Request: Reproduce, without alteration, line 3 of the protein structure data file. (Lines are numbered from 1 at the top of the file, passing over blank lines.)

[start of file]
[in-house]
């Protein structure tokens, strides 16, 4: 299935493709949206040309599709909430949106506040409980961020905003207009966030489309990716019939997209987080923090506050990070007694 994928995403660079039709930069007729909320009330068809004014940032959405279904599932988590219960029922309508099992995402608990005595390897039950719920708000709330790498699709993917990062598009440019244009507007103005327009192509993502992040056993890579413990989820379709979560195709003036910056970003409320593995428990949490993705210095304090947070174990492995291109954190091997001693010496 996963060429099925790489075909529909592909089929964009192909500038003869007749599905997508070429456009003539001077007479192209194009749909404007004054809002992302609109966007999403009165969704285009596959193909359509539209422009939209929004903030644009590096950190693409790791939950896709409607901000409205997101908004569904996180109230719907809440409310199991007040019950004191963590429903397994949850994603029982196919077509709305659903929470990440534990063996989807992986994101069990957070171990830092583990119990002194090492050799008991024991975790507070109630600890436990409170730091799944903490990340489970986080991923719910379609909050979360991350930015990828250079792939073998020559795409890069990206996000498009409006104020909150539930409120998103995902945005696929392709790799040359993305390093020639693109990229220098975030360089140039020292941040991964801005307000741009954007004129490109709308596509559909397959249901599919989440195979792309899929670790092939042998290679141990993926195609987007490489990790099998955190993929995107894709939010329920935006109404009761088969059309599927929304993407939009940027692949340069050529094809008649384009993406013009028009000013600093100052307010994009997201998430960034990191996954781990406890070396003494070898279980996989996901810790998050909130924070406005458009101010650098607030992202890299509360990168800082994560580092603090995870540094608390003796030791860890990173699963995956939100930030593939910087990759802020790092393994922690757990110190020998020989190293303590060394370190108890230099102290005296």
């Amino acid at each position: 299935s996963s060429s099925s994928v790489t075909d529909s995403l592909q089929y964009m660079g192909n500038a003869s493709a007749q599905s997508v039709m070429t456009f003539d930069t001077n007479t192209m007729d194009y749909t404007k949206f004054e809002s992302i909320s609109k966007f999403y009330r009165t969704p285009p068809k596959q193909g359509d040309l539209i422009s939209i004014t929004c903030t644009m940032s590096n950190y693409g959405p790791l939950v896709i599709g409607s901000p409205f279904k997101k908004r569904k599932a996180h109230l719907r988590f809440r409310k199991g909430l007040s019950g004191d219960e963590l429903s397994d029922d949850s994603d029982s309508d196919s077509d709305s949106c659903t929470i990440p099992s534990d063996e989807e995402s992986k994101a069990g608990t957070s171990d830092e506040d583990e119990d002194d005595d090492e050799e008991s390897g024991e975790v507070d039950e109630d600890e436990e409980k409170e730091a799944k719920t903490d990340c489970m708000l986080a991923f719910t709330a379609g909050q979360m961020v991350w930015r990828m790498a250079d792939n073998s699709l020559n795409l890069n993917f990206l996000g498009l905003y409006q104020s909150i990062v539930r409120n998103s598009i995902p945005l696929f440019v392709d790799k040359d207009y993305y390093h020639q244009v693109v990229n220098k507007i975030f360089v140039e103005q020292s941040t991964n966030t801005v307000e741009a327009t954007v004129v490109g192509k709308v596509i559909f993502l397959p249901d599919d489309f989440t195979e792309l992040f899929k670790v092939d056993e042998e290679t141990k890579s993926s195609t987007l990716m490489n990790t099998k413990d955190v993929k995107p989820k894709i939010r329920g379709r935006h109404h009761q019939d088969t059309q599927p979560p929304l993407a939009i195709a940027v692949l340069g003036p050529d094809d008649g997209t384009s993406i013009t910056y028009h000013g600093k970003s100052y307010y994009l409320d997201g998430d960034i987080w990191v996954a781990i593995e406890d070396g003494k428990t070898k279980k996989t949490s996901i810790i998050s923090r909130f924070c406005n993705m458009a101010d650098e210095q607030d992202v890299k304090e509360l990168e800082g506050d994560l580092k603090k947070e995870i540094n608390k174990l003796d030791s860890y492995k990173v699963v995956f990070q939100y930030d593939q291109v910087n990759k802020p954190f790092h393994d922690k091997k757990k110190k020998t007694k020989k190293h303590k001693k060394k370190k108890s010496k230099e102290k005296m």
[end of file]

């Amino acid at each position: 299935s996963s060429s099925s994928v790489t075909d529909s995403l592909q089929y964009m660079g192909n500038a003869s493709a007749q599905s997508v039709m070429t456009f003539d930069t001077n007479t192209m007729d194009y749909t404007k949206f004054e809002s992302i909320s609109k966007f999403y009330r009165t969704p285009p068809k596959q193909g359509d040309l539209i422009s939209i004014t929004c903030t644009m940032s590096n950190y693409g959405p790791l939950v896709i599709g409607s901000p409205f279904k997101k908004r569904k599932a996180h109230l719907r988590f809440r409310k199991g909430l007040s019950g004191d219960e963590l429903s397994d029922d949850s994603d029982s309508d196919s077509d709305s949106c659903t929470i990440p099992s534990d063996e989807e995402s992986k994101a069990g608990t957070s171990d830092e506040d583990e119990d002194d005595d090492e050799e008991s390897g024991e975790v507070d039950e109630d600890e436990e409980k409170e730091a799944k719920t903490d990340c489970m708000l986080a991923f719910t709330a379609g909050q979360m961020v991350w930015r990828m790498a250079d792939n073998s699709l020559n795409l890069n993917f990206l996000g498009l905003y409006q104020s909150i990062v539930r409120n998103s598009i995902p945005l696929f440019v392709d790799k040359d207009y993305y390093h020639q244009v693109v990229n220098k507007i975030f360089v140039e103005q020292s941040t991964n966030t801005v307000e741009a327009t954007v004129v490109g192509k709308v596509i559909f993502l397959p249901d599919d489309f989440t195979e792309l992040f899929k670790v092939d056993e042998e290679t141990k890579s993926s195609t987007l990716m490489n990790t099998k413990d955190v993929k995107p989820k894709i939010r329920g379709r935006h109404h009761q019939d088969t059309q599927p979560p929304l993407a939009i195709a940027v692949l340069g003036p050529d094809d008649g997209t384009s993406i013009t910056y028009h000013g600093k970003s100052y307010y994009l409320d997201g998430d960034i987080w990191v996954a781990i593995e406890d070396g003494k428990t070898k279980k996989t949490s996901i810790i998050s923090r909130f924070c406005n993705m458009a101010d650098e210095q607030d992202v890299k304090e509360l990168e800082g506050d994560l580092k603090k947070e995870i540094n608390k174990l003796d030791s860890y492995k990173v699963v995956f990070q939100y930030d593939q291109v910087n990759k802020p954190f790092h393994d922690k091997k757990k110190k020998t007694k020989k190293h303590k001693k060394k370190k108890s010496k230099e102290k005296m």